As we look to end a rough week on Wall Street for investors, Black Friday aims to shine a ray of light with respect to consumer spending and economic activity. According to Thomson Reuters, Black Friday and Thanksgiving Thursday sales are off to a strong start. U.S. shoppers hit department stores on Thanksgiving evening and spent $1.75 billion online by 5 p.m. EST.

Smartphone sales lifted overall online spending by 28.6 percent by Thursday evening from a year ago, according to Adobe Analytics, which tracked 80 of the top 100 U.S. online retailers including Wal-Mart (WMY) and Amazon.com (AMZN).

“Thanksgiving is on track to be a blowout day … fastest growing day that we have ever seen in terms of major shopping holidays online,” said Taylor Schreiner, director at Adobe Digital Insights, the research arm of Adobe Systems.”

The bear market sentiment is currently reining supreme and the cause of increased levels of fear in the market. Having said that, investors should always position and manage their portfolio with a long-term outlook in mind. Panic is never the friend of an investor, especially in a mechanical, algorithmically driven market. Momentum has taken hold of the market, much as it did in January, but in the opposite direction. At some point, the negative momentum will break and reverse course, again as it did in January.

Algorithmic and/or high frequency trading types of trades sometimes account for north of 90% of daily volume. In truth, this is precisely why the moves, both up and down, are so extreme and seem never ending when a trend takes hold. According to Jon Nejarian of CNBC’s Fast Money, “The action over the past five or six weeks appears to be a selective selling of stocks with the highest multiples and stocks that have had the best returns year-to-date. The algos seek out those targets of opportunity and hit these stocks rapid-fire, selling them harder as they drop. That is not what we’re used to seeing when human beings are behind the trades.”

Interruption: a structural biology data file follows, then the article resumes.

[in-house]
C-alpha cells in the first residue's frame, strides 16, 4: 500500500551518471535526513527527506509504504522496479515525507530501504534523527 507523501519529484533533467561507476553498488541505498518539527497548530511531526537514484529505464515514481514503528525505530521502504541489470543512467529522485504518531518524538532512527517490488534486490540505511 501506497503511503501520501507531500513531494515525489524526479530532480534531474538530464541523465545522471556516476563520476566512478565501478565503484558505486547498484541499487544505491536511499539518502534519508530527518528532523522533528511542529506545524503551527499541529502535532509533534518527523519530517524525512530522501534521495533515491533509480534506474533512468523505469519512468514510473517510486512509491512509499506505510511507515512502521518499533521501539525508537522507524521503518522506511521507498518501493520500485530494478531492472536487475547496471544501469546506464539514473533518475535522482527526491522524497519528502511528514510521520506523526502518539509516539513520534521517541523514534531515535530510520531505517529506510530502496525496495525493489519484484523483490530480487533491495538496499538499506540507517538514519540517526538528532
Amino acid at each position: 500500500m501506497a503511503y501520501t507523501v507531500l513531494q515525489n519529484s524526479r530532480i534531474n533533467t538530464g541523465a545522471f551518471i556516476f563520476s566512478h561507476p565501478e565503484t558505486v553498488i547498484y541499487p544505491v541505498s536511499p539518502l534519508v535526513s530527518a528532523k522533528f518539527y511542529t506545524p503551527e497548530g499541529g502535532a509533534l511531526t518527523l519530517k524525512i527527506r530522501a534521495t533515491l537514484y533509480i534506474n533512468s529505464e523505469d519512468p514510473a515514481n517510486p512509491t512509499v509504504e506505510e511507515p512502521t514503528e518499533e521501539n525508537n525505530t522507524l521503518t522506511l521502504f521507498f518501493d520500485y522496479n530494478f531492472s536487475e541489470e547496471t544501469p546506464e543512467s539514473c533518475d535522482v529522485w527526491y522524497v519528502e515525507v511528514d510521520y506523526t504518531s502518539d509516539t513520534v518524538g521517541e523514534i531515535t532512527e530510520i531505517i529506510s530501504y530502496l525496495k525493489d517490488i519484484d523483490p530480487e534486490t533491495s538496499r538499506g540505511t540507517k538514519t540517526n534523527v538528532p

Moreover, the issue with these targeted algorithmic trading programs is that they’ve targeted the most heavily weighted stocks on the Nasdaq Index or ETF (QQQ). The top holdings of the QQQ, the Invesco ETF tracking the Nasdaq 100, are Apple, at 13.2%, Microsoft (MSFT) at 10.2%, Amazon at 9.8%, Alphabet (GOOGL) at 4.7% and Facebook (FB) at 4 percent. When algorithmic selling hits the QQQ, these five stocks account for nearly 42% of that index. When this programmed selling ends or begins to end, the snapback will be hard and heavy, but when is the question.